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Learning from illness

Non-Hodgkin's lymphoma

Dr Bob Grant explains how personal experience of non-Hodgkin's lymphoma and a subsequent amputation have affected him as a GP

At the age of 14 I started to develop a limp. Walking home from school became an effort and the ache in my knee that regularly woke me was unpleasant. The pain got worse, and an X-ray was followed by a biopsy of my


This revealed a non-Hodgkin's lymphoma and treatment was arranged at a

radiotherapy centre in Edinburgh. Despite my best efforts, however, I was to remain unaware of my exact diagnosis for many years.


I spent six weeks on an adult cancer ward, but eventually I was able to bear weight on my leg and I returned to school. Although I was forced to repeat the year the experience cemented my ambition to go to medical school ­ nothing, but nothing, would have deterred me from becoming a doctor.

My experience in the adult cancer ward as a teenager also influenced the type of doctor I wanted to be.

I decided I would try to manage my patients with more compassion and understanding than I'd witnessed.

I was surprised and dismayed when growth retardation in my right leg left it three inches shorter than my left. No one had warned me about this. I had to wear specially adapted shoes and it limited the sports I could do, but other than that it had very little effect on my life.

Medical training

Medical school in Aberdeen was wonderful. My general health was excellent and, as my consultant had retired, oncology review was discontinued. This lack of follow-up was to prove unfortunate.

I settled into a partnership in rural Dumfriesshire in 1974. Two years later, 15 years

after my treatment, I developed post-irradiation lymphoedema.

The limb remained stubbornly swollen and felt heavy from that time onwards. Otherwise my health remained excellent and in 1981 I moved to a practice in Markinch in Fife.

In 1988 I suddenly became very ill, due to infection in the tumour site. Next followed several years of numerous infections, anti-botics, three attempts at surgical resolution and months and months in hospital and off work.

Support provided by a permanent health policy was vital to my practice and family during this time. By 1996 the only option was to remain on antibiotics indefinitely. Despite all of these problems I managed to sustain full-time work both in the practice and also as Macmillan Cancer Support lead cancer GP for Fife.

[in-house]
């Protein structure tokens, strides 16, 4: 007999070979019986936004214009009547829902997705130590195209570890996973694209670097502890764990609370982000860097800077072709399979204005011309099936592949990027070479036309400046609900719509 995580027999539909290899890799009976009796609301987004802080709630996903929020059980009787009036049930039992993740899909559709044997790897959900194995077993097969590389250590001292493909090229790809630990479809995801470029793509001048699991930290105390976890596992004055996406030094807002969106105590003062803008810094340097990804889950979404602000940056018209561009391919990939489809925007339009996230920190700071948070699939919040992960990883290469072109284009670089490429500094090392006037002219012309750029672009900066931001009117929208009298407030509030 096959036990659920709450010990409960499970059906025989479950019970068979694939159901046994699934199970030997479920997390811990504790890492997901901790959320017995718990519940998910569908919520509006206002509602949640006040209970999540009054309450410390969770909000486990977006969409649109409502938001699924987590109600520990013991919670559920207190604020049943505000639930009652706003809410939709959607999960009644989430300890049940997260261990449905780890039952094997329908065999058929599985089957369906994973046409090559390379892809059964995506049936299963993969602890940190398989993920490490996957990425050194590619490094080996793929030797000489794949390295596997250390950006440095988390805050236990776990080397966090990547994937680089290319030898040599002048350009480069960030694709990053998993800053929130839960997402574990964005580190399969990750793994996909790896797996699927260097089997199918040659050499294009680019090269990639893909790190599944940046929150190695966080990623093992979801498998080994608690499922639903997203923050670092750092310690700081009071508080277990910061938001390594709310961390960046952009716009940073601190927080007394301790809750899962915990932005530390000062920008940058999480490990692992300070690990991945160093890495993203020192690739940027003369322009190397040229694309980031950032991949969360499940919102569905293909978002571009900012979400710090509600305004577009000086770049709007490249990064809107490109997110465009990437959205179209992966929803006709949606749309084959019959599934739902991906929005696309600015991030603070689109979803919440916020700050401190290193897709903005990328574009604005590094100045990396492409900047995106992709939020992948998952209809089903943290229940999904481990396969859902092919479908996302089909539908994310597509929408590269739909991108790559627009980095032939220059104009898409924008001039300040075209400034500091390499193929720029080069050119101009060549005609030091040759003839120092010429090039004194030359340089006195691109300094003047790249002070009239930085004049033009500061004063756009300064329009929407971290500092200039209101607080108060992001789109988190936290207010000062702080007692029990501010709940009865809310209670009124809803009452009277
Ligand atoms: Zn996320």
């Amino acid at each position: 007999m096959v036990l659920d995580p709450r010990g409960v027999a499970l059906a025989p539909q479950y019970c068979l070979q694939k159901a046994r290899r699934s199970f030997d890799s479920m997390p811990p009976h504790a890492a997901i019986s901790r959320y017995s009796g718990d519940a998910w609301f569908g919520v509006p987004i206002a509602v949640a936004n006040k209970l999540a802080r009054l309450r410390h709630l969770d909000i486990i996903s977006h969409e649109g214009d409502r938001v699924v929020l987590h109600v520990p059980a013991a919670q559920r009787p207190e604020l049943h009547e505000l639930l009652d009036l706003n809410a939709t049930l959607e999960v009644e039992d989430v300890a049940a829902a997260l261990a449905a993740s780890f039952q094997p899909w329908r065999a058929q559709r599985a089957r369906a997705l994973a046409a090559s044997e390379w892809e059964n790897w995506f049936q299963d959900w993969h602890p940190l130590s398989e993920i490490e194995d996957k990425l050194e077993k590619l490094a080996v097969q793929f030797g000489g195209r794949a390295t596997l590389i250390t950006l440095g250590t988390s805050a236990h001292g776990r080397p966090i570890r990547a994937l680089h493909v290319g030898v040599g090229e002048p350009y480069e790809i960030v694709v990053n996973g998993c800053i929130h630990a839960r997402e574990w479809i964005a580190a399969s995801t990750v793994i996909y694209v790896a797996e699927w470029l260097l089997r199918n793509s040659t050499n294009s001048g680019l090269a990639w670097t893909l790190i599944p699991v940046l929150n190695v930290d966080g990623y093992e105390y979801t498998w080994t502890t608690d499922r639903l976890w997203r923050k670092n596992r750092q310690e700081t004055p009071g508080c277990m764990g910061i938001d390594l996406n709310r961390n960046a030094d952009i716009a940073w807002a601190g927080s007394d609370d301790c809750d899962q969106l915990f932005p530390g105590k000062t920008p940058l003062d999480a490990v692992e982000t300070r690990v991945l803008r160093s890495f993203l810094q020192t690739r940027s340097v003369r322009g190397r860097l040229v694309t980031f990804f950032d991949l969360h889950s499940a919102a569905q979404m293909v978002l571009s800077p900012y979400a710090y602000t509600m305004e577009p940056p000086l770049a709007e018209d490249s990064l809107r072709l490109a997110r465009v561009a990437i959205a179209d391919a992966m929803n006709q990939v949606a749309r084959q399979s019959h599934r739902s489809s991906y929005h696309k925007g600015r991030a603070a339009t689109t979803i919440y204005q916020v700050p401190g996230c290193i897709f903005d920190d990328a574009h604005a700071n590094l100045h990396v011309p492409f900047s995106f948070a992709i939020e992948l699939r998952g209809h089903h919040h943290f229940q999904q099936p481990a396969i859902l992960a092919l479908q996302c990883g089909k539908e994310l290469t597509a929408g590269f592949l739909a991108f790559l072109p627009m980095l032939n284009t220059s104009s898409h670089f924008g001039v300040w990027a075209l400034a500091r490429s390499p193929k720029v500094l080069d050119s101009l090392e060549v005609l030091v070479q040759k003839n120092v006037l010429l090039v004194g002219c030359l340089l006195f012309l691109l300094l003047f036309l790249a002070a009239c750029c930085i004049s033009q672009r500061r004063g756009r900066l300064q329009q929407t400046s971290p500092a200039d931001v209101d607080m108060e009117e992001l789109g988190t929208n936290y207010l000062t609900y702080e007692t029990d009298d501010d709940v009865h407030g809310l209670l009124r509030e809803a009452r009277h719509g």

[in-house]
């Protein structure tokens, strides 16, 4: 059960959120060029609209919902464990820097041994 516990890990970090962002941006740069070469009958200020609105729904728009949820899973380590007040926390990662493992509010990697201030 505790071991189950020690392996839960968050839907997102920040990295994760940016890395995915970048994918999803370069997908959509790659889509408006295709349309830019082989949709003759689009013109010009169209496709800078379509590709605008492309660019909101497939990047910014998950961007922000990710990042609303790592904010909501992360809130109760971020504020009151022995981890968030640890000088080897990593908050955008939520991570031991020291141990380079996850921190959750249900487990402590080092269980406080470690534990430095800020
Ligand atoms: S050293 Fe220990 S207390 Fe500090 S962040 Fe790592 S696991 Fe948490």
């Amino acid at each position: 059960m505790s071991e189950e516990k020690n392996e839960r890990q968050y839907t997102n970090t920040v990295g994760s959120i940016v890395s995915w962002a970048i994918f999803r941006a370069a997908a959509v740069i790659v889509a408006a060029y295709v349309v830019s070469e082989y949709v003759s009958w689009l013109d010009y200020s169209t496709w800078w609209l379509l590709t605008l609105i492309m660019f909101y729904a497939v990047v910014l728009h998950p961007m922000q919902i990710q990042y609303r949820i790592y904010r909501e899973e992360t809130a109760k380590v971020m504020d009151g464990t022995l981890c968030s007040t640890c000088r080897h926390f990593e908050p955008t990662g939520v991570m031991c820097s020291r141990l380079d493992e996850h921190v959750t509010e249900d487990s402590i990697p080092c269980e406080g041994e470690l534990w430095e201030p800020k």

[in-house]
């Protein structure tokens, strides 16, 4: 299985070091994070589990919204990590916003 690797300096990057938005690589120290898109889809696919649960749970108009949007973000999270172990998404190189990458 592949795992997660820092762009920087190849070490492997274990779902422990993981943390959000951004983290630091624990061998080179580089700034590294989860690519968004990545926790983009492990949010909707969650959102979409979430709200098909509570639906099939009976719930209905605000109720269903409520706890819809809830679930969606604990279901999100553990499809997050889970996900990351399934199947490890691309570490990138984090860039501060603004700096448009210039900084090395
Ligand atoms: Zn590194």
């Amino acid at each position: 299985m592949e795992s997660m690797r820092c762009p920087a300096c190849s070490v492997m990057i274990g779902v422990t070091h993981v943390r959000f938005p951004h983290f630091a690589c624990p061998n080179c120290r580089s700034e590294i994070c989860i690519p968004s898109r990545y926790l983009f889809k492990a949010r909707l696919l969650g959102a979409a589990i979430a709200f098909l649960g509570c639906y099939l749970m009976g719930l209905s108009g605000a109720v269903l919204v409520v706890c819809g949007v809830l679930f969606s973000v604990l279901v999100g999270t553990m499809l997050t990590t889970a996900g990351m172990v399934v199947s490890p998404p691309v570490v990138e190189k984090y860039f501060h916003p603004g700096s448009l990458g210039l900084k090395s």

I was coping well with the antibiotics and leading a busy, normal life. Then in February 2001 I fell on black ice and sustained a pathological fracture at the tumour site in my right femur, which did not heal. A massive distal femoral prosthesis was inserted and once again I could walk after being on crutches for seven months.


Within weeks the infection returned and I reluctantly retired early on health grounds. Just a few weeks later I was admitted to hospital with a high fever, and 10 days after my admission I requested an amputation ­ one of the easiest decisions of my life.

I had always known that amputation was a possibility, and was psychologically prepared. The rehabilitation services in Dundee were superb and within a few weeks I was home and able to walk slowly on a prosthetic limb. Unfortunately, within a year it was confirmed that the common femoral artery was occluded and the prosthesis had to go. Since then I have relied on crutches.

Empathy with patients

My quality of life following amputation has far exceeded my expectations ­ my life has become richer and the operation opened the door to a better life. I have relished my return to clinical work as a part-time salaried GP, work which I know has been altered as a result of my own experiences as a patient.

It has made me think much more about how the patient feels. I now empathise much more with their anxieties and frustrations. Giving teenagers and young adults more time and consideration during consultations has been another practical change.

I also now insist on greeting patients personally in the waiting room rather than using an intercom system. From the moment I

refer a patient with a probable cancer

diagnosis I make myself readily available and see them the day after their diagnostic outpatient visit.

In 2005 I was appointed chair of the Scottish Cancer Group allowing me to further my interest in cancer service development. For the first time in years it is possible to plan life without worrying about the next emergency hospital admission. Now I am living life to the full.

Bob Grant is a GP in Kirkcaldy, Fife, and chair of the Scottish Cancer Group of the Scottish Executive Health Department

What I've learned

· Knowledge of long-term effects of radiation therapy is poor outside oncology teams

· Long-term follow-up of teenagers and young adults can be difficult

· Take time with teenagers and young adults ­ consider the possibility of a significant clinical condition

· It is best to be open and honest with teenagers and young adults about diagnoses

help for young patients with cancer

Macmillan Cancer Support has leaflets available to help discuss cancer with children and young people. To obtain these call the Macmillan CancerLine: freephone: 0808 808 2020, textphone: 0808 808 0121, e-mail:, or log on to

Teenagers and young adults can log on to the Why Bother? Website

The Class Action website helps health professionals discuss cancer with children and young people

Families of young cancer patients can find out financial help on 0800 500 800 or at

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